Phoebe: I think that no matter the context of one’s adoption, whether it’s a transracial, a transnational, a domestic, or even a same race adoption there is loss, despite what everyone wants to tell you and what everyone wants to believe. Simply put, for adoption to happen there has to be loss of one's biological family. Now, the fact that the publicized discourse surrounding adoption does not address this at all forces adoptees to portray themselves as grateful for have been saved by their parents. Children are humans, not pets. In that context, when adoptees are forced into that narrative, they feel as though they have to stick to it, so that they don't suddenly become the angry adoptee or the one who is ungrateful. It's hard to understand your own identity when you're struggling with internal feelings of loss, of anger and of sadness, even more so when society implicates that there's nothing bad about adoption. My point is that because external narratives are telling adoptees how we should feel, it causes adoptees to not necessarily feel comfortable in exploring their own identities and their own understandings of adoption. Simply because it goes against the stories of rainbows and butterflies that everyone wants to please.

Mia: There's so many external pressures whether it's family based or just societally based that these pressures can influence a person, and especially an adoptee, who is already struggling with this dual cultured life. It makes the whole process of growth and finding who you are so much more difficult. So what can adoptees do to help themselves find their own identity?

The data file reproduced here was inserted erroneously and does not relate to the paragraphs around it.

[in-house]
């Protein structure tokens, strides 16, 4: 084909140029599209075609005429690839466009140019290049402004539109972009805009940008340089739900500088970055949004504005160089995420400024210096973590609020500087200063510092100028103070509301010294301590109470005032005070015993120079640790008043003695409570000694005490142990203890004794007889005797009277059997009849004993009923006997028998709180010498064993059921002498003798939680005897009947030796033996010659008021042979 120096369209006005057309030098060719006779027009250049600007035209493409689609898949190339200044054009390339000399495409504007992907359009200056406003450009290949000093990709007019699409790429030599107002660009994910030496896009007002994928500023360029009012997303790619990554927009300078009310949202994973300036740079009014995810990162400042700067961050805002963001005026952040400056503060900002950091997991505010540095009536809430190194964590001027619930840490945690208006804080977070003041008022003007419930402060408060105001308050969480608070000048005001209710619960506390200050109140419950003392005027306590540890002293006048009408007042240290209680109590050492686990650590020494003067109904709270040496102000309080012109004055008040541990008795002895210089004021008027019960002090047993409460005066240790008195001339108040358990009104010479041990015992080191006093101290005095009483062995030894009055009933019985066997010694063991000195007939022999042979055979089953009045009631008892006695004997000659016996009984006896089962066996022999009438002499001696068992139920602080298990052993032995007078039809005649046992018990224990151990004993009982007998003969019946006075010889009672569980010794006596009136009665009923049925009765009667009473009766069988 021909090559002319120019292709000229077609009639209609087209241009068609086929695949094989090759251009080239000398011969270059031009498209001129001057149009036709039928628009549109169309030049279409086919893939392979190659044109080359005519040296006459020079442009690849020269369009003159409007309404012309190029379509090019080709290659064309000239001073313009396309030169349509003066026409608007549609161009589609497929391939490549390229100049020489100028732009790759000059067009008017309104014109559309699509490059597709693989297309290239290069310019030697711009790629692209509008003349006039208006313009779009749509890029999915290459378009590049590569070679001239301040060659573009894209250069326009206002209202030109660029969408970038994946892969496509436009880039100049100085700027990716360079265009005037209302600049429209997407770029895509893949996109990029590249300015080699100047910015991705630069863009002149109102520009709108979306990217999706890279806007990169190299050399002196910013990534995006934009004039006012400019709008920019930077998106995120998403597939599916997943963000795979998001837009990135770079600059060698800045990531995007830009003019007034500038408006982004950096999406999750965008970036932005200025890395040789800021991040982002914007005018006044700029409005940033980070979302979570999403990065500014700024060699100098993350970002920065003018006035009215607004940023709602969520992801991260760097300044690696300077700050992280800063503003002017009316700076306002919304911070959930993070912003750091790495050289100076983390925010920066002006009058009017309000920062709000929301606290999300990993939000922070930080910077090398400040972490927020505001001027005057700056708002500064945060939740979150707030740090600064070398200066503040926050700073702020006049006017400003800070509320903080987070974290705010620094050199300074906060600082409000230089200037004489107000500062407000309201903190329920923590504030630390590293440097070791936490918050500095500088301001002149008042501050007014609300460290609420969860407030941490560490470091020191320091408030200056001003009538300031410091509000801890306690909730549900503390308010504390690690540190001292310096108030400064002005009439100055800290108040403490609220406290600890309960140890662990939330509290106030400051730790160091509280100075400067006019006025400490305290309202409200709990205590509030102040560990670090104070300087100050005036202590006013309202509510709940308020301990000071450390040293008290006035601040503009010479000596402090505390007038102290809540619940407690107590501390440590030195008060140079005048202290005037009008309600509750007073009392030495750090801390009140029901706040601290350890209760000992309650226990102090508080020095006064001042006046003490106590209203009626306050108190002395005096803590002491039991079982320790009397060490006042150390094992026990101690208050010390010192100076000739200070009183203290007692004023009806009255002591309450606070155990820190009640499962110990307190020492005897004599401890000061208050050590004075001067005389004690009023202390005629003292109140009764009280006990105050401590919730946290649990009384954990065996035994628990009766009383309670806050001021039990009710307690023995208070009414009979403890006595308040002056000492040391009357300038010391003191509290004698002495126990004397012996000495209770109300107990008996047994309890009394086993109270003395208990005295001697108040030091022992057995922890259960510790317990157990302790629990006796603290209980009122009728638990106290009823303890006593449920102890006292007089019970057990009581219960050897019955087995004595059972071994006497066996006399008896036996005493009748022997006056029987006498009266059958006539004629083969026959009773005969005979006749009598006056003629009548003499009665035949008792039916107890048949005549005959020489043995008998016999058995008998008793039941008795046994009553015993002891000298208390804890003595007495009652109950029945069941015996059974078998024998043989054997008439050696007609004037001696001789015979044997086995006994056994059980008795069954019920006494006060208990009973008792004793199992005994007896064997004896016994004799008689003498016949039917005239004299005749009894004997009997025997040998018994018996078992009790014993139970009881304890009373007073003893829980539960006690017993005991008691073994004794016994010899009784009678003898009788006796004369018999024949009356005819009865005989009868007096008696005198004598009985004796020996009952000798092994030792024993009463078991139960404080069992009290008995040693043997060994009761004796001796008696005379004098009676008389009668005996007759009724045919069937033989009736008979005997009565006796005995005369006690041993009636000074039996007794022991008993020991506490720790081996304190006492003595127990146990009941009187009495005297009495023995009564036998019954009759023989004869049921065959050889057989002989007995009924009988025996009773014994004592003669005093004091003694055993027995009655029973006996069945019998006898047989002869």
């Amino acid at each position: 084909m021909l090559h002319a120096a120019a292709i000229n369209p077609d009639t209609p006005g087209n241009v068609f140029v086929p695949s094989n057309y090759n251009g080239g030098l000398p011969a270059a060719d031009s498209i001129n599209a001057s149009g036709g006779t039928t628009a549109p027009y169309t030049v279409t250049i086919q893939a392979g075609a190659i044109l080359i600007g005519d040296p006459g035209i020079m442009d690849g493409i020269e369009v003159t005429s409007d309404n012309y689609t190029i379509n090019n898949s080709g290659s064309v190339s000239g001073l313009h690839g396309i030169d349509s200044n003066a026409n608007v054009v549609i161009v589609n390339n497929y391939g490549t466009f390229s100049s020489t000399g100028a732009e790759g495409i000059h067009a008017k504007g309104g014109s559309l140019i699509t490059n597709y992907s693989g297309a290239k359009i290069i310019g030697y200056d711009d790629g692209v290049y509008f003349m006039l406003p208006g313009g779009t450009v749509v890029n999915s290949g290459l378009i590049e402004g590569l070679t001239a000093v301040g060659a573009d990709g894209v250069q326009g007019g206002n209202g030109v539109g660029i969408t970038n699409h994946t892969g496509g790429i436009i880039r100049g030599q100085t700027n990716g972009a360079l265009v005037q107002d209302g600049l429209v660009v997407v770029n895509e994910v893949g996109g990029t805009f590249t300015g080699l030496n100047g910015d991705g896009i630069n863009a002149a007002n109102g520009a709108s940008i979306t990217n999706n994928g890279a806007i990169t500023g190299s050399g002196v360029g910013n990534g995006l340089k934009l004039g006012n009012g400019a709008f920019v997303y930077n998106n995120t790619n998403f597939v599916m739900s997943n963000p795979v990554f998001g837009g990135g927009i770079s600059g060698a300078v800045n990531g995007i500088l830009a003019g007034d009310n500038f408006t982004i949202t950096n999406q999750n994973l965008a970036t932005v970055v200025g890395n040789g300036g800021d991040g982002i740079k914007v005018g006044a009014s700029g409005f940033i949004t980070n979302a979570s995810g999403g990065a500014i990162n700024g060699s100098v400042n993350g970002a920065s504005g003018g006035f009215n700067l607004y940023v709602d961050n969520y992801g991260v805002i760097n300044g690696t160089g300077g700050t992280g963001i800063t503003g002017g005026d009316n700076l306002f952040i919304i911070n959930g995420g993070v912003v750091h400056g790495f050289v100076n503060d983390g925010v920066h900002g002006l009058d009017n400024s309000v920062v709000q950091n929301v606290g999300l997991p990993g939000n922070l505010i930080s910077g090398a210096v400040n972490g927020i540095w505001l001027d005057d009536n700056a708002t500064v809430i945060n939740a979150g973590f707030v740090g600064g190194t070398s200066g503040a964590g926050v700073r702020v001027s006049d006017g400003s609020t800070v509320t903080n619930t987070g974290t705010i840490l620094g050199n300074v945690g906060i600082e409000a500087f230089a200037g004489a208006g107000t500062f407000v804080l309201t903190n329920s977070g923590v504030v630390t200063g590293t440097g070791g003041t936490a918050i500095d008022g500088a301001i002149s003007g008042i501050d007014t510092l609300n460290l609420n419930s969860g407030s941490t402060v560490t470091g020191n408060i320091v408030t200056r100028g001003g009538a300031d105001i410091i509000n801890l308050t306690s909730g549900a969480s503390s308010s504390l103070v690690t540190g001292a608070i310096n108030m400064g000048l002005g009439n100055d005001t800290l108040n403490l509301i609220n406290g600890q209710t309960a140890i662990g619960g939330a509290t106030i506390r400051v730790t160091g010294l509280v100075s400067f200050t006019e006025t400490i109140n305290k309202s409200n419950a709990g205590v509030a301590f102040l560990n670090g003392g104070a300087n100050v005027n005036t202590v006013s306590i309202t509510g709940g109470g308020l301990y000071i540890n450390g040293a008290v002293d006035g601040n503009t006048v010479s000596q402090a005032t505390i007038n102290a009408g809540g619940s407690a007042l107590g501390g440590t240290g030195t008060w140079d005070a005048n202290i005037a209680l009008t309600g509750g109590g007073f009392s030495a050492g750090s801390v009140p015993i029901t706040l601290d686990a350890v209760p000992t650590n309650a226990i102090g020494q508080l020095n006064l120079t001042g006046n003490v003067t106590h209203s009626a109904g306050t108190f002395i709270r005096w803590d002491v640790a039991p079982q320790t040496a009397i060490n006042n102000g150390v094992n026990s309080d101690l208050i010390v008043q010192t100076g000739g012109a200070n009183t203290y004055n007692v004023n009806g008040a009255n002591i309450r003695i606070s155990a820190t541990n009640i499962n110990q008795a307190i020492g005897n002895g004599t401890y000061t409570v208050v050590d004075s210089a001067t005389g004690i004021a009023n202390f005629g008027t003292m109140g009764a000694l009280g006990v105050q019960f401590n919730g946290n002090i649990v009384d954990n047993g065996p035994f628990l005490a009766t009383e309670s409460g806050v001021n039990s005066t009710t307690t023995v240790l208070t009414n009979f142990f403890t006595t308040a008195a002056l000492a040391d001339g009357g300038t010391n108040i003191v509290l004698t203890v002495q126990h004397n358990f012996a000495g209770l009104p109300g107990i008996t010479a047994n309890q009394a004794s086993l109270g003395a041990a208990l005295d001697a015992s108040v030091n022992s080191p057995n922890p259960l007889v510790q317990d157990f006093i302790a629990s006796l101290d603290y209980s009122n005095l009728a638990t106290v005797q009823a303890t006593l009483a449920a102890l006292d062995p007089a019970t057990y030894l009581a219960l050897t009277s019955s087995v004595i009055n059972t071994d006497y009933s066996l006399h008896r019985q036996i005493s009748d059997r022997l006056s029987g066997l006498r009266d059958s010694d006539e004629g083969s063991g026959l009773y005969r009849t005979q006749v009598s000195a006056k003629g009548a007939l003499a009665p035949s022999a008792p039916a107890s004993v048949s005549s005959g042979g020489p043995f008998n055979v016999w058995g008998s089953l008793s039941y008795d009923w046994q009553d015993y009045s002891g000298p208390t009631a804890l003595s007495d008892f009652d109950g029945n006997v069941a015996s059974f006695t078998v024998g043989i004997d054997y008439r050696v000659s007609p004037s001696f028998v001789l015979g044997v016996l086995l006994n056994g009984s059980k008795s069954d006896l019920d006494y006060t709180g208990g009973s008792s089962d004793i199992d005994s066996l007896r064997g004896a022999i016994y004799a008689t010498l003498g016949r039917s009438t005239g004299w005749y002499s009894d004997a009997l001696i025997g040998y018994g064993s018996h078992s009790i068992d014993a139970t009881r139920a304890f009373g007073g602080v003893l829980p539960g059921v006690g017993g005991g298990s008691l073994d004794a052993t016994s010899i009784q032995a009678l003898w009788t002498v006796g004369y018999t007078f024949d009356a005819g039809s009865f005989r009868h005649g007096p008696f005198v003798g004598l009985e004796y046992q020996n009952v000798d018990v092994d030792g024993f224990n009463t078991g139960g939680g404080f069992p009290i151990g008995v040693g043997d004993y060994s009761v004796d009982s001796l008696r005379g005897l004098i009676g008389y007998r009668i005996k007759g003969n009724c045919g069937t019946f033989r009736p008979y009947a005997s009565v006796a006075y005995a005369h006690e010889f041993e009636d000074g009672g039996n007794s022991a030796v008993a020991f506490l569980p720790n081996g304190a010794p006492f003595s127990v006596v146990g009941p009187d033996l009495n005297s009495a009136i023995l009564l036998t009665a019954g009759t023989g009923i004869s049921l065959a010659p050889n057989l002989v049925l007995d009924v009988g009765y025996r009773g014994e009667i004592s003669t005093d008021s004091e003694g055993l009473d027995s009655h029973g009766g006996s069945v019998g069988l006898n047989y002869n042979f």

Phoebe: For me, it was really empowering to obtain the language to talk about how I felt and what my experiences were. Just listening to what others are saying and seeing how others are feeling the same way helps you to relate to other folks. It’s important to find that community whether that be of other adoptees or people who are just supportive of you to help you get through. At the same time though, understanding history is really important too. As I touched on before, my experiences as a Chinese adoptee differs greatly from other types of Asian adoptees. This is because of the history in which Chinese adoptees or Chinese adoption is rooted in with female infanticide, the one child policy, and communism. That's what led to my adoption. It's not the same for other people though. So again, understanding the social and societal factors that force biological families to abandon or give up their children is important.